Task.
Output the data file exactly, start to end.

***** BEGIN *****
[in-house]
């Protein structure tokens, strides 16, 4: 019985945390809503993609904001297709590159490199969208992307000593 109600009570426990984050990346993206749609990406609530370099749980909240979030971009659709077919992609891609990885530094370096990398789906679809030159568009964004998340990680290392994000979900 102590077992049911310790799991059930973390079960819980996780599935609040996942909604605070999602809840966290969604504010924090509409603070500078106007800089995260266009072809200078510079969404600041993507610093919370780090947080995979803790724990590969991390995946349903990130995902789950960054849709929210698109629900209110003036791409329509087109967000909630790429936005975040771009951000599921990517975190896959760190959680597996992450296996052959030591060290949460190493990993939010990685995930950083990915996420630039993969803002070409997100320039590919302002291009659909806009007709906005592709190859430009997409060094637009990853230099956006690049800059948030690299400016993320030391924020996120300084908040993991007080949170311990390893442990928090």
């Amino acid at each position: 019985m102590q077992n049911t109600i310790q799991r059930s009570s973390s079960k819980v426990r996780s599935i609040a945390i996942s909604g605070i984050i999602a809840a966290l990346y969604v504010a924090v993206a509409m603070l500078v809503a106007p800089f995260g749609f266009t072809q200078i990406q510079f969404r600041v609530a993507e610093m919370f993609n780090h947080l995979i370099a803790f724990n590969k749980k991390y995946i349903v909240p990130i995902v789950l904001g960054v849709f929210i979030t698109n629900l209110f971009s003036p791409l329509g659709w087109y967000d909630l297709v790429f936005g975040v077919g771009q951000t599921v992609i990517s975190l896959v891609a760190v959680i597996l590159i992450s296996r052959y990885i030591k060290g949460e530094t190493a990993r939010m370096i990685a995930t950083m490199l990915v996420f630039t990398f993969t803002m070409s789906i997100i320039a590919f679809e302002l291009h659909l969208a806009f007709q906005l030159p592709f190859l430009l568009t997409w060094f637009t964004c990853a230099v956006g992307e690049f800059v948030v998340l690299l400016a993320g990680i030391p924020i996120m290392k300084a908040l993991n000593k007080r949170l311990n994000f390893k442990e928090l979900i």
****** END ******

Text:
[in-house]
């Protein structure tokens, strides 16, 4: 019985945390809503993609904001297709590159490199969208992307000593 109600009570426990984050990346993206749609990406609530370099749980909240979030971009659709077919992609891609990885530094370096990398789906679809030159568009964004998340990680290392994000979900 102590077992049911310790799991059930973390079960819980996780599935609040996942909604605070999602809840966290969604504010924090509409603070500078106007800089995260266009072809200078510079969404600041993507610093919370780090947080995979803790724990590969991390995946349903990130995902789950960054849709929210698109629900209110003036791409329509087109967000909630790429936005975040771009951000599921990517975190896959760190959680597996992450296996052959030591060290949460190493990993939010990685995930950083990915996420630039993969803002070409997100320039590919302002291009659909806009007709906005592709190859430009997409060094637009990853230099956006690049800059948030690299400016993320030391924020996120300084908040993991007080949170311990390893442990928090």
């Amino acid at each position: 019985m102590q077992n049911t109600i310790q799991r059930s009570s973390s079960k819980v426990r996780s599935i609040a945390i996942s909604g605070i984050i999602a809840a966290l990346y969604v504010a924090v993206a509409m603070l500078v809503a106007p800089f995260g749609f266009t072809q200078i990406q510079f969404r600041v609530a993507e610093m919370f993609n780090h947080l995979i370099a803790f724990n590969k749980k991390y995946i349903v909240p990130i995902v789950l904001g960054v849709f929210i979030t698109n629900l209110f971009s003036p791409l329509g659709w087109y967000d909630l297709v790429f936005g975040v077919g771009q951000t599921v992609i990517s975190l896959v891609a760190v959680i597996l590159i992450s296996r052959y990885i030591k060290g949460e530094t190493a990993r939010m370096i990685a995930t950083m490199l990915v996420f630039t990398f993969t803002m070409s789906i997100i320039a590919f679809e302002l291009h659909l969208a806009f007709q906005l030159p592709f190859l430009l568009t997409w060094f637009t964004c990853a230099v956006g992307e690049f800059v948030v998340l690299l400016a993320g990680i030391p924020i996120m290392k300084a908040l993991n000593k007080r949170l311990n994000f390893k442990e928090l979900i």